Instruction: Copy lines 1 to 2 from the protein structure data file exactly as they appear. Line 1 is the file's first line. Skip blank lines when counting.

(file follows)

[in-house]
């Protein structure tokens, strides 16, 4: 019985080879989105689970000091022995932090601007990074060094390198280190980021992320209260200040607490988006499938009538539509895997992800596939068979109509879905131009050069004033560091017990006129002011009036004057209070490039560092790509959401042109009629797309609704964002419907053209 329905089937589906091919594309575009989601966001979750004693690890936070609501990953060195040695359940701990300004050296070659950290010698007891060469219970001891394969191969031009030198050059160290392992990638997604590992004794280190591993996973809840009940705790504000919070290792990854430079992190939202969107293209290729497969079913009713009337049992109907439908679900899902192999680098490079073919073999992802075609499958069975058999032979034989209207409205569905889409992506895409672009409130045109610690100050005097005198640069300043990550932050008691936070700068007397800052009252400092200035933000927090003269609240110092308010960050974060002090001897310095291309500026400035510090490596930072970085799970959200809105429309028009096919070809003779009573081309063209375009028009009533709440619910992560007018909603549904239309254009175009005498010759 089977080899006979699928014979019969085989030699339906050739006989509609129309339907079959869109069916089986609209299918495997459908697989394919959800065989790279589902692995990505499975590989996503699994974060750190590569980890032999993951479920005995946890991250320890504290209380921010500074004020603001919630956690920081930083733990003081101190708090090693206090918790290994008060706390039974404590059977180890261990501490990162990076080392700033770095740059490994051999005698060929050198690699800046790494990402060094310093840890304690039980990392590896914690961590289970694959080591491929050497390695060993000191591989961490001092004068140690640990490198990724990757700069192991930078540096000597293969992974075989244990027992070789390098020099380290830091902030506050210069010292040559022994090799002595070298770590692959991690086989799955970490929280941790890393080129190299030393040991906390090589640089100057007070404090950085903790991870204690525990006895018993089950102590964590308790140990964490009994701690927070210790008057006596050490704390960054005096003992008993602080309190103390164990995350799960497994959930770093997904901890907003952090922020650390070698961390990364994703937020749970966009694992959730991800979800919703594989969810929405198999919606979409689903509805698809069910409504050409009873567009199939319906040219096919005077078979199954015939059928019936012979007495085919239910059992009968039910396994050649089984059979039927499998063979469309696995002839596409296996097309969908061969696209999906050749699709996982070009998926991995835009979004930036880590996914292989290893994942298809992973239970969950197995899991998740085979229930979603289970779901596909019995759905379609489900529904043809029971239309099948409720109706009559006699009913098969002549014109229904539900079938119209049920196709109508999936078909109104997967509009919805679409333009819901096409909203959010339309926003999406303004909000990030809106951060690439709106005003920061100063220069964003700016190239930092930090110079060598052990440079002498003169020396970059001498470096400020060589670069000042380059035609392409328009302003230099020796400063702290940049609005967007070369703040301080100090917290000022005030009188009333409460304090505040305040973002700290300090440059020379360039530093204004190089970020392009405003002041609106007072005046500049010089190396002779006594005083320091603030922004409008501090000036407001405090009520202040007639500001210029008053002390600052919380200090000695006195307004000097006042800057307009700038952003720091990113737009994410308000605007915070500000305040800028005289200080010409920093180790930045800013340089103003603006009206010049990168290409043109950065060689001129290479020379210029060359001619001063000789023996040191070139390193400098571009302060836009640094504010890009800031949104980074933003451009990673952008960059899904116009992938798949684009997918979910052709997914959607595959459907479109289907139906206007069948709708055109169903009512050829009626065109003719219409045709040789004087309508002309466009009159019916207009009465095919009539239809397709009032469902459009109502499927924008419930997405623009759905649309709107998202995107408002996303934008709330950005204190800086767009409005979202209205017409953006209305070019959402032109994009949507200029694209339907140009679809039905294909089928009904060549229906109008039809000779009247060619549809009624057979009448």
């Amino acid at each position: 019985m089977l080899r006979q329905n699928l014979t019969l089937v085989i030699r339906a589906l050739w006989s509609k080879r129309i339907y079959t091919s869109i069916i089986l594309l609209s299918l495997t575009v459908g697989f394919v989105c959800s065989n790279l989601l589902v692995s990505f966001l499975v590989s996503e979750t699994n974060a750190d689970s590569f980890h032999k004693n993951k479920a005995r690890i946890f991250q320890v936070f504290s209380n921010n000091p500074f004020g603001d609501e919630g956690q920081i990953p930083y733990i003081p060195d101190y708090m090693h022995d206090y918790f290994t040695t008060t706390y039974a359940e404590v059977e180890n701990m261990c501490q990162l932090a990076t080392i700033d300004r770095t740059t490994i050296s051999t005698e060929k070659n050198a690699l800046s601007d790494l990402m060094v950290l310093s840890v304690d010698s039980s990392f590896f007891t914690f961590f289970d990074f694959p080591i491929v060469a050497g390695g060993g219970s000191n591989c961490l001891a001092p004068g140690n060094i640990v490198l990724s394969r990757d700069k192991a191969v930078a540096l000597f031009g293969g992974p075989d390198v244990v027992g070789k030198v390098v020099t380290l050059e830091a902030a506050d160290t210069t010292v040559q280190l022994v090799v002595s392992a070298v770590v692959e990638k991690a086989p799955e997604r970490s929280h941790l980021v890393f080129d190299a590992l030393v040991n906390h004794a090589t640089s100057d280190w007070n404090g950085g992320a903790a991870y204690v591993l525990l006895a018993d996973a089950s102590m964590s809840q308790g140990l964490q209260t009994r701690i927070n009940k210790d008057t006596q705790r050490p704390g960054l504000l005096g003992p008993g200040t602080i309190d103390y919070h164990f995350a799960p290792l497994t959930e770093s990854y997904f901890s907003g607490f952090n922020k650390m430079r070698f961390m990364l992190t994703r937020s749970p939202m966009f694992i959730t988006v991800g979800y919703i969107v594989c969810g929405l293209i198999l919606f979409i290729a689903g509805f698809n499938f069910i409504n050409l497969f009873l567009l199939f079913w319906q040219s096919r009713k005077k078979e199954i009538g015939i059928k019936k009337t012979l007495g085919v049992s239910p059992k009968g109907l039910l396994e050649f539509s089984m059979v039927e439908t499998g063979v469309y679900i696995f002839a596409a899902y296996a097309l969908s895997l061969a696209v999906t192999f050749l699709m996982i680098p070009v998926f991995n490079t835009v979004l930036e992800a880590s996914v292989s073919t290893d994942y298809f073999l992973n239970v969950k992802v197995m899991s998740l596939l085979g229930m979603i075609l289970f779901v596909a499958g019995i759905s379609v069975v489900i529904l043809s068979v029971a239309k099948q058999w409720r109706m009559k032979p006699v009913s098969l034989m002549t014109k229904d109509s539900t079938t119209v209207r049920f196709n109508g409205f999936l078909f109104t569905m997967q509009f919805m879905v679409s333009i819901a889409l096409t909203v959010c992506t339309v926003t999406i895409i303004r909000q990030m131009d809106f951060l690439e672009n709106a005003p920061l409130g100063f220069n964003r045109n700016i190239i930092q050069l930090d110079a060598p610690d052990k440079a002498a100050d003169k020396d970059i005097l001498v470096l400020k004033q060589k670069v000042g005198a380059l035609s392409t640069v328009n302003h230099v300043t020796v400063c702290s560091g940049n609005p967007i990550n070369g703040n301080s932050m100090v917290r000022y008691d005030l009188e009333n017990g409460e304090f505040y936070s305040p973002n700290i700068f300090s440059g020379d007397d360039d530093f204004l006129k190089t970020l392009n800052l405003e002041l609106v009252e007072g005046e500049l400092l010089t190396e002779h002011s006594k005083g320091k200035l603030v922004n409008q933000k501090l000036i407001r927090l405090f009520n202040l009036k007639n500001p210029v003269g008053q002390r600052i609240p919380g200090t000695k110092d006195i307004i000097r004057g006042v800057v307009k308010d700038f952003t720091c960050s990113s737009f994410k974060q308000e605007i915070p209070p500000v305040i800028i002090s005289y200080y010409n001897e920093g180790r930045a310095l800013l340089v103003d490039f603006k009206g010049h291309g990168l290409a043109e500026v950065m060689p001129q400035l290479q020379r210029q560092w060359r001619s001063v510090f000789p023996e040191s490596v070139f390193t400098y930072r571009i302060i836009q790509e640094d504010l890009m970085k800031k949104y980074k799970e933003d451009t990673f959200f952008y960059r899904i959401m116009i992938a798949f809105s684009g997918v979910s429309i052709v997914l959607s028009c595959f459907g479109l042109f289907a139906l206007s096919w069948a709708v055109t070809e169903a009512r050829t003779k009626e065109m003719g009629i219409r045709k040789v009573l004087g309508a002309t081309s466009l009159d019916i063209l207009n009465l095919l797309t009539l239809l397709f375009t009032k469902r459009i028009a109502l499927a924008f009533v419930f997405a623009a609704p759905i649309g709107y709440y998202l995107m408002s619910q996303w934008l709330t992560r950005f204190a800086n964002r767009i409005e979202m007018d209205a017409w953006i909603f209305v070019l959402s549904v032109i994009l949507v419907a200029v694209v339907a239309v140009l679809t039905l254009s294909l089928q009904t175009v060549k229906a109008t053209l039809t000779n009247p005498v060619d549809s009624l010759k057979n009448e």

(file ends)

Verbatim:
[in-house]
């Protein structure tokens, strides 16, 4: 019985080879989105689970000091022995932090601007990074060094390198280190980021992320209260200040607490988006499938009538539509895997992800596939068979109509879905131009050069004033560091017990006129002011009036004057209070490039560092790509959401042109009629797309609704964002419907053209 329905089937589906091919594309575009989601966001979750004693690890936070609501990953060195040695359940701990300004050296070659950290010698007891060469219970001891394969191969031009030198050059160290392992990638997604590992004794280190591993996973809840009940705790504000919070290792990854430079992190939202969107293209290729497969079913009713009337049992109907439908679900899902192999680098490079073919073999992802075609499958069975058999032979034989209207409205569905889409992506895409672009409130045109610690100050005097005198640069300043990550932050008691936070700068007397800052009252400092200035933000927090003269609240110092308010960050974060002090001897310095291309500026400035510090490596930072970085799970959200809105429309028009096919070809003779009573081309063209375009028009009533709440619910992560007018909603549904239309254009175009005498010759 089977080899006979699928014979019969085989030699339906050739006989509609129309339907079959869109069916089986609209299918495997459908697989394919959800065989790279589902692995990505499975590989996503699994974060750190590569980890032999993951479920005995946890991250320890504290209380921010500074004020603001919630956690920081930083733990003081101190708090090693206090918790290994008060706390039974404590059977180890261990501490990162990076080392700033770095740059490994051999005698060929050198690699800046790494990402060094310093840890304690039980990392590896914690961590289970694959080591491929050497390695060993000191591989961490001092004068140690640990490198990724990757700069192991930078540096000597293969992974075989244990027992070789390098020099380290830091902030506050210069010292040559022994090799002595070298770590692959991690086989799955970490929280941790890393080129190299030393040991906390090589640089100057007070404090950085903790991870204690525990006895018993089950102590964590308790140990964490009994701690927070210790008057006596050490704390960054005096003992008993602080309190103390164990995350799960497994959930770093997904901890907003952090922020650390070698961390990364994703937020749970966009694992959730991800979800919703594989969810929405198999919606979409689903509805698809069910409504050409009873567009199939319906040219096919005077078979199954015939059928019936012979007495085919239910059992009968039910396994050649089984059979039927499998063979469309696995002839596409296996097309969908061969696209999906050749699709996982070009998926991995835009979004930036880590996914292989290893994942298809992973239970969950197995899991998740085979229930979603289970779901596909019995759905379609489900529904043809029971239309099948409720109706009559006699009913098969002549014109229904539900079938119209049920196709109508999936078909109104997967509009919805679409333009819901096409909203959010339309926003999406303004909000990030809106951060690439709106005003920061100063220069964003700016190239930092930090110079060598052990440079002498003169020396970059001498470096400020060589670069000042380059035609392409328009302003230099020796400063702290940049609005967007070369703040301080100090917290000022005030009188009333409460304090505040305040973002700290300090440059020379360039530093204004190089970020392009405003002041609106007072005046500049010089190396002779006594005083320091603030922004409008501090000036407001405090009520202040007639500001210029008053002390600052919380200090000695006195307004000097006042800057307009700038952003720091990113737009994410308000605007915070500000305040800028005289200080010409920093180790930045800013340089103003603006009206010049990168290409043109950065060689001129290479020379210029060359001619001063000789023996040191070139390193400098571009302060836009640094504010890009800031949104980074933003451009990673952008960059899904116009992938798949684009997918979910052709997914959607595959459907479109289907139906206007069948709708055109169903009512050829009626065109003719219409045709040789004087309508002309466009009159019916207009009465095919009539239809397709009032469902459009109502499927924008419930997405623009759905649309709107998202995107408002996303934008709330950005204190800086767009409005979202209205017409953006209305070019959402032109994009949507200029694209339907140009679809039905294909089928009904060549229906109008039809000779009247060619549809009624057979009448």